My problem with the websites is their marketing strategy. They claim "Increased efficiency due to the more complete burning of the diesel fuel" (Huh?) and that propane "Acts as a fuel catalyst to promote more complete fuel burning". (Hmm, I guess I missed that portion of combustion theory.)

Plain and simple: Adding fuel to a diesel engine increases power. It doesnt matter which hydrocarbon fuel is used, they almost all increase power. Just ask any diesel mechanic who has washed an air filter out in solvent and didnt dry it completely, or any accident investigator where a diesel engine ran out of control due to a gasoline or kerosene fuel spill and the vapors were ingested by the diesel engine.

One thing else, LNG transport ships that use bunker or diesel fuel will recover the boiling Natural Gas vapors from the tanks and use it as a supplemental fuel. This reduces the fuel costs during trans-atlantic travel.


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PING Engines

Post by Frank » Wed Mar 07, 2007 9:45 am

The PING engine that Franz mentions is also known as Homogeneous Charge Compression Ignition (HCCI). Dual fuel Diesel engines running on natural gas are commonly found in stationary industrial and power generation applications because natural gas can easily be supplied from a pipeline.

It's a bit challenging to keep discussions well organized on a forum because ideas easily overlap. I think a continued discussion of PING/HCCI deserves its own thread.

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Post by alehander » Wed Mar 07, 2007 12:50 pm

I never thought I'd see an HCCI thread here. If you're going to relocate this portion of the existing thread, please include this link: http://c-5.org/Storage/HCCI_Thesis_AAB.pdf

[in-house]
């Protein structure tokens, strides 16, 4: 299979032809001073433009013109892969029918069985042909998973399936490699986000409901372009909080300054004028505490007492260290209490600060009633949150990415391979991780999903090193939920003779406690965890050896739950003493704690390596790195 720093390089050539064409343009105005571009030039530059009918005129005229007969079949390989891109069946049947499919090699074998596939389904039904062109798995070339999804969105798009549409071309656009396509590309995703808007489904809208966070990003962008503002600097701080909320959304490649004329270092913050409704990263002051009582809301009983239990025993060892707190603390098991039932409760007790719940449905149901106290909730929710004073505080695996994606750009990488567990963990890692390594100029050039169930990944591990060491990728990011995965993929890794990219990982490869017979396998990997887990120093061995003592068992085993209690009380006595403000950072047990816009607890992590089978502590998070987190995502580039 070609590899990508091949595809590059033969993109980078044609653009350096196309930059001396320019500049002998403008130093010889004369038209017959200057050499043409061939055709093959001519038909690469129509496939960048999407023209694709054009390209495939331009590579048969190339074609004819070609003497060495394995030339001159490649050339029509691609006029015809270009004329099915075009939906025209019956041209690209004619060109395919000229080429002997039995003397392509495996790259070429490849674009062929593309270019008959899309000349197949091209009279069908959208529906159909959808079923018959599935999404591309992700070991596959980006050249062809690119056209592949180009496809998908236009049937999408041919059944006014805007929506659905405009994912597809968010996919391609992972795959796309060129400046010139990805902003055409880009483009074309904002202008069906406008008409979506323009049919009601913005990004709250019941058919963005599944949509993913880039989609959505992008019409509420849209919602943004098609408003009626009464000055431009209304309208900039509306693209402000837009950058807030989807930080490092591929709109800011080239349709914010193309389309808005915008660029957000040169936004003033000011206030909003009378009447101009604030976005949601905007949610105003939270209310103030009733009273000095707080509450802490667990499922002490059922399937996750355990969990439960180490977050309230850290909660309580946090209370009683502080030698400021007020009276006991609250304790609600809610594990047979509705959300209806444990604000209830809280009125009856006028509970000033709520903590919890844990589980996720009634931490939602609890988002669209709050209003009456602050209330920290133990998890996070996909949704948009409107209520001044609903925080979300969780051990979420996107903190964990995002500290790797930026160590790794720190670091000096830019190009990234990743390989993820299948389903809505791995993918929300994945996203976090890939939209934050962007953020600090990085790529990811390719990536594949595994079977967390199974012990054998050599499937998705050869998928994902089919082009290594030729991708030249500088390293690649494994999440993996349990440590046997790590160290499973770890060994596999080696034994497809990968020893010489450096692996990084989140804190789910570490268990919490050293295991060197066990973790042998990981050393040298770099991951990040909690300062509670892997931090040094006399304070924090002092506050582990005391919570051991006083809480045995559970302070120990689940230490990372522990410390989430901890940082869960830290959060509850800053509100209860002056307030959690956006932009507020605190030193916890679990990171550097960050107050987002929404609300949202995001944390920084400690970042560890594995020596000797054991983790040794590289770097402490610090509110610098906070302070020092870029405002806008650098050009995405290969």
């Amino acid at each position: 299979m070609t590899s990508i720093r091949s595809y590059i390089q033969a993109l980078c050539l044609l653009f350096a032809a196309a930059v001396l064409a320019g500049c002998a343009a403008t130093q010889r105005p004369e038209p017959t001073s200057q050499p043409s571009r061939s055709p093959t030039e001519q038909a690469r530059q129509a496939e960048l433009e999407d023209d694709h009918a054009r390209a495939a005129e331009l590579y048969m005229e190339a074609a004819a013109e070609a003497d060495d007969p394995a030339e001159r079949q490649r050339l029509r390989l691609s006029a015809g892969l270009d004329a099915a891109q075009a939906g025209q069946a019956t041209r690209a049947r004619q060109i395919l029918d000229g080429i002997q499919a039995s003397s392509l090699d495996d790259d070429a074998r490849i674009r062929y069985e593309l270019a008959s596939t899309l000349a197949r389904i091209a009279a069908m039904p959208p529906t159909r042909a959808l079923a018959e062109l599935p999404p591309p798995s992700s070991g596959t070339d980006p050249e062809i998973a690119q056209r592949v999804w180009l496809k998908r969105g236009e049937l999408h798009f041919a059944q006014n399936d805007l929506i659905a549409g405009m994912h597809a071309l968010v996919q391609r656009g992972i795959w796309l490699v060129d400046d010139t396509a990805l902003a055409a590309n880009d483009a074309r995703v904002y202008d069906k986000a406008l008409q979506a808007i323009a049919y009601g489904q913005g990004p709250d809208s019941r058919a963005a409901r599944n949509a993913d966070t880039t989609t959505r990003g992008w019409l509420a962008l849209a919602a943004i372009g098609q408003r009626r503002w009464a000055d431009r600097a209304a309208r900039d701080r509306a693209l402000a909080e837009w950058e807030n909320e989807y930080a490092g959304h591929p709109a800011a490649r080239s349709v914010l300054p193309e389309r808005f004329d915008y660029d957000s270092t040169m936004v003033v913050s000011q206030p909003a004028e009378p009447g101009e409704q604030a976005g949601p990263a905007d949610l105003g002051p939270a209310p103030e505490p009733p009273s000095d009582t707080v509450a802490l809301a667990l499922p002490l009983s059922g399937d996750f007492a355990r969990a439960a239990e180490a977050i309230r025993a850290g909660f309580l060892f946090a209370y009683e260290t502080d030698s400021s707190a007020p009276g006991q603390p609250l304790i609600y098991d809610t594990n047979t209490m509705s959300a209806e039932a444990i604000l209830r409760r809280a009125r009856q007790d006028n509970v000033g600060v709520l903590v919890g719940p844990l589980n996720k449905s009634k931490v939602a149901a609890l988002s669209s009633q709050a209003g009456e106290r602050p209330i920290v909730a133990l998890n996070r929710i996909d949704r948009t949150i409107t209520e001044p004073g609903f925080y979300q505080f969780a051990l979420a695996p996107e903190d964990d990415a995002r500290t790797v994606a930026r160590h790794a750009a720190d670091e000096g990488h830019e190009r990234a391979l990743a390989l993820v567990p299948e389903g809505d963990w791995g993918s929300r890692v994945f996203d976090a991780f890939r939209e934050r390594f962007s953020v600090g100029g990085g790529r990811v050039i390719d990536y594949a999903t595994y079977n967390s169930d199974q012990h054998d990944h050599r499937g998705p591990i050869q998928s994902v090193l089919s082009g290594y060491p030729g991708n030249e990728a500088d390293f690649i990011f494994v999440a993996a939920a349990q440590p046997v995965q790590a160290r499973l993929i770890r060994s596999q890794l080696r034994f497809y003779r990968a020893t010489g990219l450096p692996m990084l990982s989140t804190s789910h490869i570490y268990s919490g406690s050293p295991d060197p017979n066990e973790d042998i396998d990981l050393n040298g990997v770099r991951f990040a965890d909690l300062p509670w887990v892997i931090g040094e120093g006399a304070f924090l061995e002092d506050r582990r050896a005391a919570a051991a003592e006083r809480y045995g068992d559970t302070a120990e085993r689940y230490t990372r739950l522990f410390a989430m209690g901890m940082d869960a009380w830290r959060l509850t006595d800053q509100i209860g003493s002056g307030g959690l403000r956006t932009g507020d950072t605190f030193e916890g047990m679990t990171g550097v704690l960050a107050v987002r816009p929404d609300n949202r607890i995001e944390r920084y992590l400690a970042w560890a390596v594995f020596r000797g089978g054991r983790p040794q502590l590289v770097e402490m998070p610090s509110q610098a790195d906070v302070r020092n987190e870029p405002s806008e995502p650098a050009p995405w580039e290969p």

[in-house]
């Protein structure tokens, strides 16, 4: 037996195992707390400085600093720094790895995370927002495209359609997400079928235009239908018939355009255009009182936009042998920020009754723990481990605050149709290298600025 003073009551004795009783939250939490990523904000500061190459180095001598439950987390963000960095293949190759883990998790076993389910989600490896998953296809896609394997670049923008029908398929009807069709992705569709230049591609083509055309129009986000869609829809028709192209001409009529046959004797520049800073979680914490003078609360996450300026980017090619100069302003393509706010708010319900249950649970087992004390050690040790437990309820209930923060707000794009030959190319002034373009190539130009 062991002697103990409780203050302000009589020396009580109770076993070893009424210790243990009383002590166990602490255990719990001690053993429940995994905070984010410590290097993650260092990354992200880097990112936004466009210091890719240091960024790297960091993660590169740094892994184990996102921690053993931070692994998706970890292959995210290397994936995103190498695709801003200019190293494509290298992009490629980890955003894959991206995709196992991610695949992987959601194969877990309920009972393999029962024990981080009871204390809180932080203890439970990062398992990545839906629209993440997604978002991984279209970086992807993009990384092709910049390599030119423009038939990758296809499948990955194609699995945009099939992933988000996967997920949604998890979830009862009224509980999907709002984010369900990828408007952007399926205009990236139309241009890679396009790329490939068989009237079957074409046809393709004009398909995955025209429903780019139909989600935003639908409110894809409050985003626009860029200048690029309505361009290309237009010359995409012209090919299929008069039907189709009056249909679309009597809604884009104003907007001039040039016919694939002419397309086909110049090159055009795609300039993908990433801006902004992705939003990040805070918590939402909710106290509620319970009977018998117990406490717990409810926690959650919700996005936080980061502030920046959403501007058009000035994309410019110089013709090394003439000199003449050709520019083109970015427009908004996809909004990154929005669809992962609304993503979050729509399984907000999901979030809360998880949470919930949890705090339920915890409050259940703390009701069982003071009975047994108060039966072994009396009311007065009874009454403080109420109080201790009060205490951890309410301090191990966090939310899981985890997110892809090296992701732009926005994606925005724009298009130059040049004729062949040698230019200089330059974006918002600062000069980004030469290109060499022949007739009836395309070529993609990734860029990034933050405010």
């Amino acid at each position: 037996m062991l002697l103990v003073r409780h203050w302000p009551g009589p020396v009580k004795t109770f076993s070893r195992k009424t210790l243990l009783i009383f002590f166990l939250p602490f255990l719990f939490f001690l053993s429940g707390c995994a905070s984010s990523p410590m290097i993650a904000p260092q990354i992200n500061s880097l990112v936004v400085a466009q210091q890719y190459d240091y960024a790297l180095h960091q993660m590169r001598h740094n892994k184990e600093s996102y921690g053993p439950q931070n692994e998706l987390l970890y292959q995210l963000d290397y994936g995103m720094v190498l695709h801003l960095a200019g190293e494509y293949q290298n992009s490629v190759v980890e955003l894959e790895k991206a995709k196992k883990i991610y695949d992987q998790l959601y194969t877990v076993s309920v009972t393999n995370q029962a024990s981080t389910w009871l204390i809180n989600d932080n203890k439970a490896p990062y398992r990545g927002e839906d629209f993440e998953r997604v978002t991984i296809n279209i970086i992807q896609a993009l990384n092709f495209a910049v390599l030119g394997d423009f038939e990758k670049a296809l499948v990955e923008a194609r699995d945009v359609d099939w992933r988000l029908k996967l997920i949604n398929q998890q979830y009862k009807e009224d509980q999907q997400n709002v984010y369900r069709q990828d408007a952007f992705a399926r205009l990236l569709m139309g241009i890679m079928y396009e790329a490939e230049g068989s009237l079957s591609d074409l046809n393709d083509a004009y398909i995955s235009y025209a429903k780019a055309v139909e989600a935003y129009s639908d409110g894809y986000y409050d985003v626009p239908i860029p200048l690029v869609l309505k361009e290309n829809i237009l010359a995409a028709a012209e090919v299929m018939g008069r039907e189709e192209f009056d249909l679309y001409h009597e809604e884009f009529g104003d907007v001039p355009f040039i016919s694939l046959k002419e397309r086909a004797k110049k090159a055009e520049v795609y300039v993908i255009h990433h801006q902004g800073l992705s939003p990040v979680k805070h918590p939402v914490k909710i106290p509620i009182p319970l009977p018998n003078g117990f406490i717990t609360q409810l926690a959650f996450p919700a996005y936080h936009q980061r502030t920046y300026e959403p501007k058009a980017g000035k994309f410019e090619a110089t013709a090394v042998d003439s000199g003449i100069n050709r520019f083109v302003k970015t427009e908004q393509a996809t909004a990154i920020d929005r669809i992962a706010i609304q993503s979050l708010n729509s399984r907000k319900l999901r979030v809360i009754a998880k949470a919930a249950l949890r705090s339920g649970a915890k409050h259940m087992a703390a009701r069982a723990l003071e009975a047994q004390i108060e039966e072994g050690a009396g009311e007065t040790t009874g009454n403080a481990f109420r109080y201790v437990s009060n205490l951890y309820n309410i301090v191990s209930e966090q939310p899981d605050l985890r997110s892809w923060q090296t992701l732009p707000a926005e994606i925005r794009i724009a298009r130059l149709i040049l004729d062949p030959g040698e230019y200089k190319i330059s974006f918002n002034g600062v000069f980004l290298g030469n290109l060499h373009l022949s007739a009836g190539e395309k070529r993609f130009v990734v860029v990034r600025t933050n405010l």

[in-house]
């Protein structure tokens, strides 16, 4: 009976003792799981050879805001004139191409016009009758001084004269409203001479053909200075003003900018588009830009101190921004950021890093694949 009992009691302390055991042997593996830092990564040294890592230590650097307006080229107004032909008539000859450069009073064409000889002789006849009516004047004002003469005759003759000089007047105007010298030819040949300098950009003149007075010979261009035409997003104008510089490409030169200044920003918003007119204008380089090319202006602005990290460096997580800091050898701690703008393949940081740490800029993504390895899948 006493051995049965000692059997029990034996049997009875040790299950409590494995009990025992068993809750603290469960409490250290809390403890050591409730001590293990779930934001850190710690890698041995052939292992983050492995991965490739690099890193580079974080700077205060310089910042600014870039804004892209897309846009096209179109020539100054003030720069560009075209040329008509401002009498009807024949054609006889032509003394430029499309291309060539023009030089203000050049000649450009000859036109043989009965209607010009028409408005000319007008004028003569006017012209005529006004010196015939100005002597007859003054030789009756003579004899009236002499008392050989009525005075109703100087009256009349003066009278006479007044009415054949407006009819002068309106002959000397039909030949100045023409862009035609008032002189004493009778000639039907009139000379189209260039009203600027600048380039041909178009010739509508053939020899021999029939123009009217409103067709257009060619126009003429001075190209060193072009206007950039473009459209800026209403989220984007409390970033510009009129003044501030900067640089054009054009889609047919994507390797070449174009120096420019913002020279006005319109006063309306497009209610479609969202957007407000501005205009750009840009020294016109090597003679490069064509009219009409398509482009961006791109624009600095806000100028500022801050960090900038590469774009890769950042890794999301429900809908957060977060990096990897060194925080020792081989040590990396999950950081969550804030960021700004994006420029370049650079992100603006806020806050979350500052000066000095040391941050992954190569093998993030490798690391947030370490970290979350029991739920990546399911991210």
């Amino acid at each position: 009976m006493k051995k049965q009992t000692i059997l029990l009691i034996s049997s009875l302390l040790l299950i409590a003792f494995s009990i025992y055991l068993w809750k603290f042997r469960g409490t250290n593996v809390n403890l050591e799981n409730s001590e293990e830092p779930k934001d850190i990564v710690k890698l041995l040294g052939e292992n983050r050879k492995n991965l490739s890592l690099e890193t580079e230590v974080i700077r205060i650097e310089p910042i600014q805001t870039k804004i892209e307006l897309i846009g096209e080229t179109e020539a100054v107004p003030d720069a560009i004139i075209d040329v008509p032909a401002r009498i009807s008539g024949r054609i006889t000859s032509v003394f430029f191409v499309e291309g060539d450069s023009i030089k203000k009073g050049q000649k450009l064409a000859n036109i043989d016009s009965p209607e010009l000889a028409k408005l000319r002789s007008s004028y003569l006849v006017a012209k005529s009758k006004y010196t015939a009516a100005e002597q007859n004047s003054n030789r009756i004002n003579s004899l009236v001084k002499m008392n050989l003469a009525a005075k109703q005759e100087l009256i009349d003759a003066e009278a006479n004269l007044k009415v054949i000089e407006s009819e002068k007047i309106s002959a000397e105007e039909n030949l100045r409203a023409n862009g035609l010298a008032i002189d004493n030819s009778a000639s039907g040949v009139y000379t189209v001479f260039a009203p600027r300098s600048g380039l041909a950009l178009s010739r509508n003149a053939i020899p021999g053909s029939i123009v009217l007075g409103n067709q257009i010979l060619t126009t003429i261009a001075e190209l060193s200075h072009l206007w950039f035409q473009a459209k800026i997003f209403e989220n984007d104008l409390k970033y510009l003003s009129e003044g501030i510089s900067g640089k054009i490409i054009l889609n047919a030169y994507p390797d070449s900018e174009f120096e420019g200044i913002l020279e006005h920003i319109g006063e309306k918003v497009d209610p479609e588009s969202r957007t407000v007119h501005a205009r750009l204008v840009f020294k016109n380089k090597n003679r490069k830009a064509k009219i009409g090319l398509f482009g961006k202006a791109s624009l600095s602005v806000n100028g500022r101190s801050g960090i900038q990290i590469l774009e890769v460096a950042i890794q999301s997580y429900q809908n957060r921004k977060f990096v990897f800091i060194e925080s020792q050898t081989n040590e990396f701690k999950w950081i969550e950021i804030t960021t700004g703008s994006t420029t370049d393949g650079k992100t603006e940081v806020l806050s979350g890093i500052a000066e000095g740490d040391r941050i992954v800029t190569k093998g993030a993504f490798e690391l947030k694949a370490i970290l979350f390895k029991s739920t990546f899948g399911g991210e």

This document is my thesis work at Cal Poly. The goal of the thesis was to establish control over (auto) ignition timing of a VW TDI engine running on gasoline... by using water injection at the intake manifold. Gasoline was probably the wrong fuel for PING/HCCI, in retrospect. With a much lower octane rating, the autoignition timing advanced wildly; CNG or LPG would do much better - I believe Stanford had a team of MSME students working on CNG HCCI at the same time.

Lots of fun, but I liquefied the pistons before any appreciable amount of data could be gathered.


ED: This post is continued on a new topic: Alehander's HCCI Thesis Project
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Post by utahguy » Wed Mar 07, 2007 4:09 pm

Were any of these PING or HCCI diesel engines turbocharged? How does CNG take to turbocharging or does it introduce a new set of complexities? :idea: I would imagine that if you were going to use both gasoline and CNG in an engine where you're switching back and forth between fuels, that a flexible boost system might address the compromise of the CR.

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Post by franz » Wed Mar 07, 2007 11:36 pm

Almost all of them were. These days, its rare to see a diesel without a turbocharger. The efficiency is increased tremendously with little measurable lost power to drive the turbo.

A CNG-Gasoline bi-fuel engine (switchable between the two fuels, not using both at once) does not adapt especially well to turbo. You would have to develop two totally different boost and wastegate profiles, not impossible, but a chore none the less.

Most aftermarket conversions use ignition timing to develop sufficient combustion pressures to help overcome the difference in thermal values between CNG and gasoline (and to some extent, propane). Since there are so many different engines, there is no one timing spec to fit all applications.


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Post by utahguy » Wed Mar 14, 2007 2:44 pm

I'm curious about your comment about LPG's lower CCR (critical combustion ratio) relative to CNG's. Does CCR measure the specific fuel's ability to be compressed before it ignites? Is LPG's CCR lower than diesel fuel's CCR, while CNG's is closer to diesel's? And how does the CR of the engine interrelate to that - were you talking about the compression ratio in the diesel engine being to high to handle the CCR of LPG & therefore the LPG would ignite prematurely? Why wouldn't decreasing the amount of diesel fuel below 80% as you raise the LPG content above 20% work? And doesn't the fact that LPG has a lower BTU rating than diesel mitigate the extra destructive forces on the diesel engine if you are reducing the amount of diesel fuel (using PIP)?
2000 Ford Contour w/factory GFI